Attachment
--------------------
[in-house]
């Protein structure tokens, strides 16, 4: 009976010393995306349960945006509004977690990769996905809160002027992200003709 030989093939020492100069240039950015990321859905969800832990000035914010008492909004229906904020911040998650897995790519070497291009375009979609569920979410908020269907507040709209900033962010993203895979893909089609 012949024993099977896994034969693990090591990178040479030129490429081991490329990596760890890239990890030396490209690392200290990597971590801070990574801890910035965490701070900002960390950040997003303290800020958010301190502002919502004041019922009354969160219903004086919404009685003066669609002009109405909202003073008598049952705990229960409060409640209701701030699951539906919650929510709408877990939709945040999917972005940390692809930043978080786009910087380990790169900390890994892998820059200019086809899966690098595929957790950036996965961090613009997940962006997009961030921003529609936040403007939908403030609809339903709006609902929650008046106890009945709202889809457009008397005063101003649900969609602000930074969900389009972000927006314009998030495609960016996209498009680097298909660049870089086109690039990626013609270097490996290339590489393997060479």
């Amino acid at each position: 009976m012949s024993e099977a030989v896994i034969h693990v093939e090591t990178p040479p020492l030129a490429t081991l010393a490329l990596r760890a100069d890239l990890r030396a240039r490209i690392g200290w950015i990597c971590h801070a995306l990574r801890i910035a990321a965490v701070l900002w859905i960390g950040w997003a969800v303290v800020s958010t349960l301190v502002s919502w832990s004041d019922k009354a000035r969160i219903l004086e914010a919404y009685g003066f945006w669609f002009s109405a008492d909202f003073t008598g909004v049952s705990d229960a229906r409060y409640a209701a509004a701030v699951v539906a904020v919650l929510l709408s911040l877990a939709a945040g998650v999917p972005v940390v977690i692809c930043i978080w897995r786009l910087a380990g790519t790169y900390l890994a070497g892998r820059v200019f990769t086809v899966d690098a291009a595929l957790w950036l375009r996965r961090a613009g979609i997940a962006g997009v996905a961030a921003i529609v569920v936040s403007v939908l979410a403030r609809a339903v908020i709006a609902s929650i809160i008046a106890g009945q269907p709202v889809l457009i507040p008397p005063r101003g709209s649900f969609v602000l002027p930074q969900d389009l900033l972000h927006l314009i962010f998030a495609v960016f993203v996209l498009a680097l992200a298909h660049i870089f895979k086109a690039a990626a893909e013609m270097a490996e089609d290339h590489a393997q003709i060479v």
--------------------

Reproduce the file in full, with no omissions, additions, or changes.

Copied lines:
[in-house]
């Protein structure tokens, strides 16, 4: 009976010393995306349960945006509004977690990769996905809160002027992200003709 030989093939020492100069240039950015990321859905969800832990000035914010008492909004229906904020911040998650897995790519070497291009375009979609569920979410908020269907507040709209900033962010993203895979893909089609 012949024993099977896994034969693990090591990178040479030129490429081991490329990596760890890239990890030396490209690392200290990597971590801070990574801890910035965490701070900002960390950040997003303290800020958010301190502002919502004041019922009354969160219903004086919404009685003066669609002009109405909202003073008598049952705990229960409060409640209701701030699951539906919650929510709408877990939709945040999917972005940390692809930043978080786009910087380990790169900390890994892998820059200019086809899966690098595929957790950036996965961090613009997940962006997009961030921003529609936040403007939908403030609809339903709006609902929650008046106890009945709202889809457009008397005063101003649900969609602000930074969900389009972000927006314009998030495609960016996209498009680097298909660049870089086109690039990626013609270097490996290339590489393997060479």
């Amino acid at each position: 009976m012949s024993e099977a030989v896994i034969h693990v093939e090591t990178p040479p020492l030129a490429t081991l010393a490329l990596r760890a100069d890239l990890r030396a240039r490209i690392g200290w950015i990597c971590h801070a995306l990574r801890i910035a990321a965490v701070l900002w859905i960390g950040w997003a969800v303290v800020s958010t349960l301190v502002s919502w832990s004041d019922k009354a000035r969160i219903l004086e914010a919404y009685g003066f945006w669609f002009s109405a008492d909202f003073t008598g909004v049952s705990d229960a229906r409060y409640a209701a509004a701030v699951v539906a904020v919650l929510l709408s911040l877990a939709a945040g998650v999917p972005v940390v977690i692809c930043i978080w897995r786009l910087a380990g790519t790169y900390l890994a070497g892998r820059v200019f990769t086809v899966d690098a291009a595929l957790w950036l375009r996965r961090a613009g979609i997940a962006g997009v996905a961030a921003i529609v569920v936040s403007v939908l979410a403030r609809a339903v908020i709006a609902s929650i809160i008046a106890g009945q269907p709202v889809l457009i507040p008397p005063r101003g709209s649900f969609v602000l002027p930074q969900d389009l900033l972000h927006l314009i962010f998030a495609v960016f993203v996209l498009a680097l992200a298909h660049i870089f895979k086109a690039a990626a893909e013609m270097a490996e089609d290339h590489a393997q003709i060479v």